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House Speaker Ryan's Policy Blueprint Includes Early Learning, Career Education

The policy blueprint laid out by GOP Speaker of the House Paul Ryan includes proposals dealing with early learning and career and technical education, and also praises the Every Student Succeeds Act for providing additional support to charter schools. 


"A Better Way: Our Vision for a Confident America" was created by the House Republicans' Task Force on Poverty, Opportunity, and Upward Mobility in order to address a variety of policy issues. It was presented to the public by Ryan and other House Republicans, including Rep. John Kline, R-Minn., the chairman of the House education committee, on Tuesday.

The report doesn't spend a ton of time dealing with K-12, but there are a few things worth noting in the 35-page plan.

Early Education: The report states that while access to "high-quality" prekindergarten programs is important, the federal government has 14 programs that "explicitly provide early care or education for children" that do not deliver long-term results to disadvantaged children. It also criticizes federal Head Start programs for the much-discussed "fade out" effect, in which gains from these programs dissolve by the time children complete the 3d grade, according to research.

The solution? "A Better Way" wants more research to highlight the best early-education programs; less "redundancy" in the early-education and child-care programs Washington pays for; and a broader array of options for parents when choosing such programs.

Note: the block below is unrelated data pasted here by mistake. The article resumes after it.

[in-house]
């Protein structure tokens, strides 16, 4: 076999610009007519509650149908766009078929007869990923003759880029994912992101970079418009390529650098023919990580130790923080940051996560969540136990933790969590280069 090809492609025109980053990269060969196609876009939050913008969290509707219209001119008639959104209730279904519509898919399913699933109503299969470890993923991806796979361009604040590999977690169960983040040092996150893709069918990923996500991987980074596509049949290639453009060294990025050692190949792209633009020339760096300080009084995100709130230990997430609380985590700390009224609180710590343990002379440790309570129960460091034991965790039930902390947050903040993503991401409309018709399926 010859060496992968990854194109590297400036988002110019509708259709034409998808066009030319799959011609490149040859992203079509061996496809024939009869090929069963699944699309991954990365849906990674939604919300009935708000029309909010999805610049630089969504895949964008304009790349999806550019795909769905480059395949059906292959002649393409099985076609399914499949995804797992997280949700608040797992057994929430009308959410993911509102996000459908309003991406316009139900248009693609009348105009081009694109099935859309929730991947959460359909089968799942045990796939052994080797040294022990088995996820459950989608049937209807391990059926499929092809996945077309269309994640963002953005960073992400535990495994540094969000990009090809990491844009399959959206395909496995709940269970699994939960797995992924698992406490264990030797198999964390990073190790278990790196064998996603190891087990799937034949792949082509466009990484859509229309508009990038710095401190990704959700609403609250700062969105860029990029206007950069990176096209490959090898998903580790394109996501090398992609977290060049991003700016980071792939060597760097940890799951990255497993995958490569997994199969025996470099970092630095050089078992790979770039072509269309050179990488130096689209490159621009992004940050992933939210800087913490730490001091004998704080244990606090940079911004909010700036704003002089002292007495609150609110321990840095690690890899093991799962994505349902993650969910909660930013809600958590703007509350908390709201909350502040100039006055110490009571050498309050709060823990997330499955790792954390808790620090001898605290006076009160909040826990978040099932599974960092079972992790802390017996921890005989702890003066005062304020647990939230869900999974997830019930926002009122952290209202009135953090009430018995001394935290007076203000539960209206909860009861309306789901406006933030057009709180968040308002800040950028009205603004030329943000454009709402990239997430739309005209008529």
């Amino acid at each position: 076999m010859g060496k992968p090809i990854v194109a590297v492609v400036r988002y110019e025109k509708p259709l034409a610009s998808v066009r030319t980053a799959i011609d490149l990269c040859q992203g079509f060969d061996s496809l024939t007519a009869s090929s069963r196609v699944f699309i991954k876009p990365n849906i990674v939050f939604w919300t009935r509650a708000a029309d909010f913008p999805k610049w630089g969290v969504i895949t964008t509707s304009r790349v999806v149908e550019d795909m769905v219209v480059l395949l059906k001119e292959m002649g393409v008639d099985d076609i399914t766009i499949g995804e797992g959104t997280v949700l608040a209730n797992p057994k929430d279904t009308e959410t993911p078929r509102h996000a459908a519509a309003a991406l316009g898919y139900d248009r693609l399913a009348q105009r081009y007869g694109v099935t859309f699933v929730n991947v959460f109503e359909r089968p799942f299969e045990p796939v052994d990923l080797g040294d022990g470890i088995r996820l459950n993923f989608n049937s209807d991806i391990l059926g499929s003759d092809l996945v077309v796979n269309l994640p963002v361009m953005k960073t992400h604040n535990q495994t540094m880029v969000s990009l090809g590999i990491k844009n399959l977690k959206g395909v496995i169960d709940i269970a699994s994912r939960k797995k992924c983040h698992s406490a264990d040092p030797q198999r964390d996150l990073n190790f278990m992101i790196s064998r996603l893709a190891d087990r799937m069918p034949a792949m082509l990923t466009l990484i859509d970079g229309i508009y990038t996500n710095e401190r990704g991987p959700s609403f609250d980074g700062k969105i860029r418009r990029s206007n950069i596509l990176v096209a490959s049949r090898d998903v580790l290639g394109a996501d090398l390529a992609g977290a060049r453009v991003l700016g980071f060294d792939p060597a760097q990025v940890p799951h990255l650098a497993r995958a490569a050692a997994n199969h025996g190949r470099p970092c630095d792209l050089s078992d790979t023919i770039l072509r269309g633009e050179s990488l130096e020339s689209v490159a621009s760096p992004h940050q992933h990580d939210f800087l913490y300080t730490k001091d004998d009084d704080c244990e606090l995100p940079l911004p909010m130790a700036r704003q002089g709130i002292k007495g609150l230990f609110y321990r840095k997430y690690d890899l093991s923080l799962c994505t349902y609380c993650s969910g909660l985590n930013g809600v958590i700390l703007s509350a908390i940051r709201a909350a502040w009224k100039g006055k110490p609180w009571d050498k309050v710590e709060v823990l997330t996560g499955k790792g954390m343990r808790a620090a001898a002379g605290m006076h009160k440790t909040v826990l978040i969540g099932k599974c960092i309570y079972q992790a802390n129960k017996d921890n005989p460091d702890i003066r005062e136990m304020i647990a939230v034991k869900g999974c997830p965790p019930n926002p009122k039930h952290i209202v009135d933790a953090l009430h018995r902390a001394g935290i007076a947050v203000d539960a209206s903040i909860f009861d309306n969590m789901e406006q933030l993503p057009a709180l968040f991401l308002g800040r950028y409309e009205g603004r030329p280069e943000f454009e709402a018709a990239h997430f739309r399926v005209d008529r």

At-Risk Youth: A decent chunk of this section on disadvantaged children and those who enter the juvenile-justice system is spent promoting school choice. The blueprint praises ESSA for its "federal support for high-quality charter schools." 

"Providing all children—particularly the most vulnerable children—better educational choices will give them a better chance to succeed beyond the classroom," the report states. 

The House Republican report also notes changes that ESSA makes to educational services for children in correctional and other juvenile-justice facilities. (On a related note, the National Center for Youth Law has put together a detailed fact sheet about how ESSA handles students in the juvenile-justice system as well as students in foster care.)  

The GOP blueprint also calls for at-risk children to be made more aware of the various services available to them for issues like substance abuse and mental health; recognizes that different regions might need some services more than others; and promotes school choice like the District of Columbia's Opportunity Scholarships program, which provides vouchers to students in D.C.

Career and Technical Education: Noting that in the 2012-13 academic year 11 million students in the country enrolled in career and technical education programs, "A Better Way" notes that federal funding for CTE programs isn't particularly flexible from states' perspectives. (The federal Carl D. Perkins Career and Technical Education Act, which provides just over $1 billion annually to CTE, was last reauthorized in 2006, and in March, then-Acting Secretary of Education John B. King Jr. called for it to be reauthorized so that, among other things, the courses that make up a good CTE program are better defined.)

In keeping with other sections of the report, Republicans on the task force want federal officials to "meddle" less with state and local decisions about workforce training. The blueprint also calls for better partnerships between CTE and local business in order to improve alignment between programs and in-demand jobs. 

Read the full "A Better Way" proposal below:

Photo: Rep. Paul Ryan, R-Wis. is surrounded by the media as he arrives for a House GOP conference meeting at the Capitol last October.

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